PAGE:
Payment Gateways II: Support for Recurring Billing

on Aug15
recurring billing
Written by
James Davis
Written by James Davis
Senior Technical Writer at United Thinkers
Author of the Paylosophy blog, a veteran writer, and a stock analyst with extensive knowledge and experience in the financial services industry that allows me to cover the latest payment industry news, developments, and insights. Read more
recurring billing
Reviewed by
Kathrine Pensatori
Product Specialist at United Thinkers
Product specialist with more than 10 years of experience in the Payment Processing Industry. I help payment facilitators and PSPs solve their various payment processing issues. Read more

The purpose of this article is to familiarize the key merchant services industry players with the concept of recurring billing as an advanced feature to be considered during payment gateway selection. If this is the first time you are reading “Payment Gateways II” series, please, start with the Introduction as it will improve your understanding of the current post.

Recently subscription-based payment model has become very popular. The model is predominantly used by membership-centric organizations, such as health clubs, tanning salons, etc. Even traditionally retail industries are implementing the elements of subscription payments into their business practices. For instance, online stores selling such products as water filters, vitamin supplements, skin care products are offering their customers to purchase these products regularly on subscription basis. Because of increased importance of subscription-based business model, recurring billing becomes an essential part of modern payment processing systems, such as payment gateways.

Recurring billing paradigms

When it comes to recurring billing (also known as subscription billing or recurring payment processing) there are two major paradigms, which can be called committed billing and uncommitted billing.
Uncommitted recurring billing would be an on-line subscription, which carries no minimum time commitment and requires no special handling in case of delinquency (usually the service or subscription simply get discontinued). For example, monthly subscription at eFax or premium membership at linked-in.
An example of committed recurring billing would be a term gym membership or a cell phone contract. In both of these examples, if a payment is missed and an account becomes delinquent, a collection attempt is made to reinstate the account and collect any past due. Simply deactivating the service is not an option in such cases.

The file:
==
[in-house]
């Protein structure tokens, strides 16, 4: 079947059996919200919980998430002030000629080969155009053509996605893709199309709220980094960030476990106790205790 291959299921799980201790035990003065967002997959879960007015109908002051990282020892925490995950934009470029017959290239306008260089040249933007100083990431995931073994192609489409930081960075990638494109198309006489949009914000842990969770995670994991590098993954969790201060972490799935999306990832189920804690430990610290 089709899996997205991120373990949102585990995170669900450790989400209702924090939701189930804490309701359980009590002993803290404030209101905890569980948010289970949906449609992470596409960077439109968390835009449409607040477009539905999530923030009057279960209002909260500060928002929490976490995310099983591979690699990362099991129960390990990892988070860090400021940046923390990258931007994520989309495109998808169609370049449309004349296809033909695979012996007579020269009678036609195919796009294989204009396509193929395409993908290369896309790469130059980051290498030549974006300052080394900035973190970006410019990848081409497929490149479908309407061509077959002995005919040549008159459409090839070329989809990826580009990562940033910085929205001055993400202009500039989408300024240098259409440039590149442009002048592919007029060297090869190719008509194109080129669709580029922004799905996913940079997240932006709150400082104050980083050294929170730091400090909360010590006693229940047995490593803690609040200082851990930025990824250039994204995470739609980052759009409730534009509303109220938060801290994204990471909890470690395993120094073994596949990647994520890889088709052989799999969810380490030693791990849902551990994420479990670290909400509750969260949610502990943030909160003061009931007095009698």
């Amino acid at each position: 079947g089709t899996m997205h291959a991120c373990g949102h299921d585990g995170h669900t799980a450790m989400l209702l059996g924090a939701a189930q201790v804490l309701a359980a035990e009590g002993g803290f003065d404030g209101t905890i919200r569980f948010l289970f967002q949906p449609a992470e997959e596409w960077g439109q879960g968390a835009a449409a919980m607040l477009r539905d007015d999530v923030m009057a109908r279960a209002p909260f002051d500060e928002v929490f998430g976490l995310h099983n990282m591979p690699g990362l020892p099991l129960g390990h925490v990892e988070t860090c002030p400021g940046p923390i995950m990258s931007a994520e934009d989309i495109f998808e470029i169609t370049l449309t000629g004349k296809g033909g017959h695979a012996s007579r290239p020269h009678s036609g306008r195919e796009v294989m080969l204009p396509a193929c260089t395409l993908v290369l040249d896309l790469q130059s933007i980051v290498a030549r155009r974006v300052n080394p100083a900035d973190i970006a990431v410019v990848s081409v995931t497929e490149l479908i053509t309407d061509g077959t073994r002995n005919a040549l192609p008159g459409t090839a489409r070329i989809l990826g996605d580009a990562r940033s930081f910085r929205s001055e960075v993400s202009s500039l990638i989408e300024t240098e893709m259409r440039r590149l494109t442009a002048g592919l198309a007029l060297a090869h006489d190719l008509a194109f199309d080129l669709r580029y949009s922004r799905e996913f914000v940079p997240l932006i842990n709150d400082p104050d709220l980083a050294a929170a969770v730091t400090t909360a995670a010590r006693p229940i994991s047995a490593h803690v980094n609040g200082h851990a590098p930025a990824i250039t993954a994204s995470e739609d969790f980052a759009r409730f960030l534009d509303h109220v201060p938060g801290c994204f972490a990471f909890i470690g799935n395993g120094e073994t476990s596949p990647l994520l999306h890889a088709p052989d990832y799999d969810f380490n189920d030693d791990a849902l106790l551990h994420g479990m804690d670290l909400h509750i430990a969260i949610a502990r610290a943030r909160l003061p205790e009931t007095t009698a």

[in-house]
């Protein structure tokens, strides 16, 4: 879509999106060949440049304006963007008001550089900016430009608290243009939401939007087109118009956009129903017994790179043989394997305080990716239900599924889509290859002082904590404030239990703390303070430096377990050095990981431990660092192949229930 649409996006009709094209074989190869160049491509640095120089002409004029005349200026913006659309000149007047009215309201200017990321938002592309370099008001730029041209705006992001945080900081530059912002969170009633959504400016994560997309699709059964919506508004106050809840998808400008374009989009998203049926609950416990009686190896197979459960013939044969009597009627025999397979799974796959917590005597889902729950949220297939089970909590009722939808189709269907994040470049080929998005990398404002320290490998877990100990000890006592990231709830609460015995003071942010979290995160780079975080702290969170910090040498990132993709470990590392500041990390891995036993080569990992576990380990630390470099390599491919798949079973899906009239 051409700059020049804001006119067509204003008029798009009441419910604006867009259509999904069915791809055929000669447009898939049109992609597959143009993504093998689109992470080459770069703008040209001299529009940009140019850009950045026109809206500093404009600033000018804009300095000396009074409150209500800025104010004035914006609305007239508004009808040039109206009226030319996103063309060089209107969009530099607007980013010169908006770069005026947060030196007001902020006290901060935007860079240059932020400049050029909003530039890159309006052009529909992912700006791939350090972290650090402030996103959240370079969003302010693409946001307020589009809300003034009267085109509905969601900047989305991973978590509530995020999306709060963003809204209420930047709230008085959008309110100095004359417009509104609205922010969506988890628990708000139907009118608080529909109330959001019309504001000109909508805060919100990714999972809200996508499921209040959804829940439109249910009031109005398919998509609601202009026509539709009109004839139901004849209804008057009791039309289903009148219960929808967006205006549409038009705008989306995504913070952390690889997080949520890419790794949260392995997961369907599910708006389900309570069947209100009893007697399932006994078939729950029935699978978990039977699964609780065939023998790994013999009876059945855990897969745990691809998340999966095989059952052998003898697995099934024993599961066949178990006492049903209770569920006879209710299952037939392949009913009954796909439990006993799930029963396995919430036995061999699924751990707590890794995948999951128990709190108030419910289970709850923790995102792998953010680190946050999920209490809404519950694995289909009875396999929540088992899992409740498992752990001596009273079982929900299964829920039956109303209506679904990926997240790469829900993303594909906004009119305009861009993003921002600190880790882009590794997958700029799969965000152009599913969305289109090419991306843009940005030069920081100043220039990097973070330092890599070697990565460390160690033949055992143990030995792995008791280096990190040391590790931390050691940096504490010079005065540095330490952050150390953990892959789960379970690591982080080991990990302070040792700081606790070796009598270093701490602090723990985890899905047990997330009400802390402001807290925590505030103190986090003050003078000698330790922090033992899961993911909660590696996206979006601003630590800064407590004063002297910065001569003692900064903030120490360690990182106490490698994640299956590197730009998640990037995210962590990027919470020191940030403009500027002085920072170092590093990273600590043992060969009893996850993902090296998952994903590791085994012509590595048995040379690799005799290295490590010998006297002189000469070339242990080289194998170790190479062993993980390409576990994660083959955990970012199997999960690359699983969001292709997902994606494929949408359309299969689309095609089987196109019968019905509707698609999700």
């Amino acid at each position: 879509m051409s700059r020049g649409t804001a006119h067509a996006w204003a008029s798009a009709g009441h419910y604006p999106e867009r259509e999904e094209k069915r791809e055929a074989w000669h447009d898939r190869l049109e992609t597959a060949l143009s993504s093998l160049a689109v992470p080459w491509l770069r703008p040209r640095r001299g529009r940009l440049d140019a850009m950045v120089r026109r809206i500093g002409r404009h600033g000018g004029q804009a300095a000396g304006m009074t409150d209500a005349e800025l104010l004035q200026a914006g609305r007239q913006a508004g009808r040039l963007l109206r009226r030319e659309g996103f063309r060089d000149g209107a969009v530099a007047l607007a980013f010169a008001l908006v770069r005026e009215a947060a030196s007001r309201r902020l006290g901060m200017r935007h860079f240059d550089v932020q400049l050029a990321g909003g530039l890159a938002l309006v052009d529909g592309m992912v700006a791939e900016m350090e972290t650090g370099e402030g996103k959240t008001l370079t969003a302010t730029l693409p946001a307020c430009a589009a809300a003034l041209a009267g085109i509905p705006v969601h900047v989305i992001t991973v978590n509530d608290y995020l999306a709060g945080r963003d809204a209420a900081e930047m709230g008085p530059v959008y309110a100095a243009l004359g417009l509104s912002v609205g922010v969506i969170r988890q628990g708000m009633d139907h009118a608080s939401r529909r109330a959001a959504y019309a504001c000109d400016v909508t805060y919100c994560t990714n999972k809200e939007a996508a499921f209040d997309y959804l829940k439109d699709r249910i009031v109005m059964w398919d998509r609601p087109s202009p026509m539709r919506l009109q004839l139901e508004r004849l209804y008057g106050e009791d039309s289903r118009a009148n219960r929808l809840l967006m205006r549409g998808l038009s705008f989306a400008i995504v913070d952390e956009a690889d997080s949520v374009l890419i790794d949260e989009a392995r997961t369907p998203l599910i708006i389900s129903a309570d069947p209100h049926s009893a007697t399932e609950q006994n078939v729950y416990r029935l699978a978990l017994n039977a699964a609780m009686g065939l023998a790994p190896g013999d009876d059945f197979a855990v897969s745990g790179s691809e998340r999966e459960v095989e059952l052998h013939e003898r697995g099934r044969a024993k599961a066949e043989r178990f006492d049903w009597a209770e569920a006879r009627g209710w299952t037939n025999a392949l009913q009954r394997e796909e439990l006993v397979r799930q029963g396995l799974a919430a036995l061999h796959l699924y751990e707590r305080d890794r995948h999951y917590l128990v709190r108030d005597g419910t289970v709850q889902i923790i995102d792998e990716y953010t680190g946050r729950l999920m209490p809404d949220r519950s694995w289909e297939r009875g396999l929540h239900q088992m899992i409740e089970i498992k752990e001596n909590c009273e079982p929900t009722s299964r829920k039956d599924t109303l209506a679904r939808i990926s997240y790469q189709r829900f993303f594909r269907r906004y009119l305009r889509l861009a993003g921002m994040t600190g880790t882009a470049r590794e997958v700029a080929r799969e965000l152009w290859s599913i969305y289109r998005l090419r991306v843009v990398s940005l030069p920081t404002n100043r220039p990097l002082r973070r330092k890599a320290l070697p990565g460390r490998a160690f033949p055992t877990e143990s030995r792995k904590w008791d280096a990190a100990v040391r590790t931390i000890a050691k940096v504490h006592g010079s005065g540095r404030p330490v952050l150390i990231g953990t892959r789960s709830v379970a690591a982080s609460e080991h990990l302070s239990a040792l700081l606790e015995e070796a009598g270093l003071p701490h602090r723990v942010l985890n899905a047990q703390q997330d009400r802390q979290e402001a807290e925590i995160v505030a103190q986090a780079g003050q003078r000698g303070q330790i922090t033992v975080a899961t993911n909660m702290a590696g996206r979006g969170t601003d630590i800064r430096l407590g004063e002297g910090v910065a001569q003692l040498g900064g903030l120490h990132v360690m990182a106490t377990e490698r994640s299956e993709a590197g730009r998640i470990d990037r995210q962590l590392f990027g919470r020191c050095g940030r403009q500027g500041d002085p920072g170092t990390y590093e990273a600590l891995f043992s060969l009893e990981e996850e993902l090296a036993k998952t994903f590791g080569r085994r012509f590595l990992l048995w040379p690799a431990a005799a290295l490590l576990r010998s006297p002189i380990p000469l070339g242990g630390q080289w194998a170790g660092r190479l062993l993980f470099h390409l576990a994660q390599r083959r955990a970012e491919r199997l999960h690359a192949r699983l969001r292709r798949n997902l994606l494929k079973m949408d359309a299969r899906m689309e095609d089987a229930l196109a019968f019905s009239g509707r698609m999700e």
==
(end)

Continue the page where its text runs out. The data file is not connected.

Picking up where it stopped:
An important issue arising in connection with recurring billing is cardholder data storage. If a merchant is storing actual payment card data (for recurring billing), it must go through costly PCI compliance certification procedures. Tokenization and profiling provide solutions allowing merchants to reduce their PCI scope or completely get out of it. For more information on tokenization and profiling see here and here.

Another component of recurring billing to be mentioned is decline recovery, as declines tend to happen more frequently when customers are charged on recurring basis. That is why subscription-based businesses should integrate with payment gateways offering decline recovery mechanisms.

Let consider an example of tanning salon to gain better insight into the needs of a business using subscription-based model.


A tanning salon used to offer exclusively annual or semi-annual memberships to its customers, because it lacked the necessary technology to implement monthly payment process. This made attracting new customers more difficult for the salon, as long-term membership required significant upfront payment to join. Now, by going with a payment processor that offers recurring billing, the salon can offer flexible monthly payment plans, making its membership more affordable. At the same time, presence of decline recovery tools makes it easier for the salon to manage decline recycling and ensure that the revenue is not affected by going with monthly billing vs annual billing.


Depending on the type of recurring billing that a merchant needs (committed vs uncommitted), it might want to look for a payment gateway that accommodates that specific feature set. If the business requires committed recurring billing model, it needs to verify, what decline recovery techniques and collection tools are going to be available within the payment gateway it is using.
If repeat purchases are important for a business, then it is critical to find out in advance, whether the processor\payment gateway it deals with offers some form of tokenization.

Out next post will cover credit card BINs and card intelligence.

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